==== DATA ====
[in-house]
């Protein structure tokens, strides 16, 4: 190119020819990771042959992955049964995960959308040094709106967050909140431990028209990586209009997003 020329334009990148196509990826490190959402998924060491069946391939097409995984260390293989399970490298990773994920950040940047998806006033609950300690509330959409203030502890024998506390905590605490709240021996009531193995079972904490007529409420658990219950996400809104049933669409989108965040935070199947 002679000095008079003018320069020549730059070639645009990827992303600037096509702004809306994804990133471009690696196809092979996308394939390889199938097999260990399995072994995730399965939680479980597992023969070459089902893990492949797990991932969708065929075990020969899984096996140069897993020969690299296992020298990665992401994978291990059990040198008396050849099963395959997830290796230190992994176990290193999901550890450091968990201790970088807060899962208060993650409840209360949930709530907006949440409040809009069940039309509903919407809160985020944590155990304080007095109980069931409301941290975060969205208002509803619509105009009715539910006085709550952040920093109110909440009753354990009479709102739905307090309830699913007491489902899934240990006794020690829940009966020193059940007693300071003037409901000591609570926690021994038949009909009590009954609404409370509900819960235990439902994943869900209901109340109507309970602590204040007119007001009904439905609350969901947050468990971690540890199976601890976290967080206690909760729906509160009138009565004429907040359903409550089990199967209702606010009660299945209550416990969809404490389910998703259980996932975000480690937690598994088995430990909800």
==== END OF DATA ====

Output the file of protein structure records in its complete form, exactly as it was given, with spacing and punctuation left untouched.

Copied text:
[in-house]
């Protein structure tokens, strides 16, 4: 190119020819990771042959992955049964995960959308040094709106967050909140431990028209990586209009997003 020329334009990148196509990826490190959402998924060491069946391939097409995984260390293989399970490298990773994920950040940047998806006033609950300690509330959409203030502890024998506390905590605490709240021996009531193995079972904490007529409420658990219950996400809104049933669409989108965040935070199947 002679000095008079003018320069020549730059070639645009990827992303600037096509702004809306994804990133471009690696196809092979996308394939390889199938097999260990399995072994995730399965939680479980597992023969070459089902893990492949797990991932969708065929075990020969899984096996140069897993020969690299296992020298990665992401994978291990059990040198008396050849099963395959997830290796230190992994176990290193999901550890450091968990201790970088807060899962208060993650409840209360949930709530907006949440409040809009069940039309509903919407809160985020944590155990304080007095109980069931409301941290975060969205208002509803619509105009009715539910006085709550952040920093109110909440009753354990009479709102739905307090309830699913007491489902899934240990006794020690829940009966020193059940007693300071003037409901000591609570926690021994038949009909009590009954609404409370509900819960235990439902994943869900209901109340109507309970602590204040007119007001009904439905609350969901947050468990971690540890199976601890976290967080206690909760729906509160009138009565004429907040359903409550089990199967209702606010009660299945209550416990969809404490389910998703259980996932975000480690937690598994088995430990909800």